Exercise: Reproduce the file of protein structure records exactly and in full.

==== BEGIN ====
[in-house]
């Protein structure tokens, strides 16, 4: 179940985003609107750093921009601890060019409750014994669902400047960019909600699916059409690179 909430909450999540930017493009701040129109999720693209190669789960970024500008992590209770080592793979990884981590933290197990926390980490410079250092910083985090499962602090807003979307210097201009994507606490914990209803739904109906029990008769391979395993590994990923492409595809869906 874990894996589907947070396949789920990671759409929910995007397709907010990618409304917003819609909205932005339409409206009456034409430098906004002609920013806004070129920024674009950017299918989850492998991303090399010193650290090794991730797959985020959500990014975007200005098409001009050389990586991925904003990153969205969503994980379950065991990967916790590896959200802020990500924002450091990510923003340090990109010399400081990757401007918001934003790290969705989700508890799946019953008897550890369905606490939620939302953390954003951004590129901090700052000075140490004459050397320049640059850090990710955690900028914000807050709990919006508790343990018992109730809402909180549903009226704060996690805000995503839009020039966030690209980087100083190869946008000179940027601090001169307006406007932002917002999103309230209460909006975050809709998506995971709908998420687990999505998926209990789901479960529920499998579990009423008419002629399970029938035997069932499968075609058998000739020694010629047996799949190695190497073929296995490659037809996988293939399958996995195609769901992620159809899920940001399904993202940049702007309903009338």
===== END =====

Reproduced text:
[in-house]
């Protein structure tokens, strides 16, 4: 179940985003609107750093921009601890060019409750014994669902400047960019909600699916059409690179 909430909450999540930017493009701040129109999720693209190669789960970024500008992590209770080592793979990884981590933290197990926390980490410079250092910083985090499962602090807003979307210097201009994507606490914990209803739904109906029990008769391979395993590994990923492409595809869906 874990894996589907947070396949789920990671759409929910995007397709907010990618409304917003819609909205932005339409409206009456034409430098906004002609920013806004070129920024674009950017299918989850492998991303090399010193650290090794991730797959985020959500990014975007200005098409001009050389990586991925904003990153969205969503994980379950065991990967916790590896959200802020990500924002450091990510923003340090990109010399400081990757401007918001934003790290969705989700508890799946019953008897550890369905606490939620939302953390954003951004590129901090700052000075140490004459050397320049640059850090990710955690900028914000807050709990919006508790343990018992109730809402909180549903009226704060996690805000995503839009020039966030690209980087100083190869946008000179940027601090001169307006406007932002917002999103309230209460909006975050809709998506995971709908998420687990999505998926209990789901479960529920499998579990009423008419002629399970029938035997069932499968075609058998000739020694010629047996799949190695190497073929296995490659037809996988293939399958996995195609769901992620159809899920940001399904993202940049702007309903009338």